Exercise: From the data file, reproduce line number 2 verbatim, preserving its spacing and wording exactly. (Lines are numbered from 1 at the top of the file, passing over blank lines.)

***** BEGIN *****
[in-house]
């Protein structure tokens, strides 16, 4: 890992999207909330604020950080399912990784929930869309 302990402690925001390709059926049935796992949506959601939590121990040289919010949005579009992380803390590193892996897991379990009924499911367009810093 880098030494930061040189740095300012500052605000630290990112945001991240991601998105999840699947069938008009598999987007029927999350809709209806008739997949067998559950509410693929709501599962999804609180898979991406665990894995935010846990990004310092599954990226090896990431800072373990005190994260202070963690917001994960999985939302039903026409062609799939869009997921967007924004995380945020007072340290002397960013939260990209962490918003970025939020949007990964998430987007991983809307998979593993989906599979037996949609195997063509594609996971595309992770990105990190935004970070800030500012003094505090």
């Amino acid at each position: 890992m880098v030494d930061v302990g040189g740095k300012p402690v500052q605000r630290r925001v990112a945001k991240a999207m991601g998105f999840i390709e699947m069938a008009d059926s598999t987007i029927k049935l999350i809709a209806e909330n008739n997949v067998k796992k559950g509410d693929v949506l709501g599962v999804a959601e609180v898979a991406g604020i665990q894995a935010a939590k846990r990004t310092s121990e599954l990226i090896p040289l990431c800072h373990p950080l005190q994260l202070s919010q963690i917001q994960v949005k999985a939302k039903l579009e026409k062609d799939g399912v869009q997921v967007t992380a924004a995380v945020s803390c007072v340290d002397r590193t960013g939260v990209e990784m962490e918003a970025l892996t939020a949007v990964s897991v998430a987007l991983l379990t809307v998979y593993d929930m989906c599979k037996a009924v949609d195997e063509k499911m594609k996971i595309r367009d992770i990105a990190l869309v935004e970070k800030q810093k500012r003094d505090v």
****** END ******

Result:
């Protein structure tokens, strides 16, 4: 890992999207909330604020950080399912990784929930869309 302990402690925001390709059926049935796992949506959601939590121990040289919010949005579009992380803390590193892996897991379990009924499911367009810093 880098030494930061040189740095300012500052605000630290990112945001991240991601998105999840699947069938008009598999987007029927999350809709209806008739997949067998559950509410693929709501599962999804609180898979991406665990894995935010846990990004310092599954990226090896990431800072373990005190994260202070963690917001994960999985939302039903026409062609799939869009997921967007924004995380945020007072340290002397960013939260990209962490918003970025939020949007990964998430987007991983809307998979593993989906599979037996949609195997063509594609996971595309992770990105990190935004970070800030500012003094505090």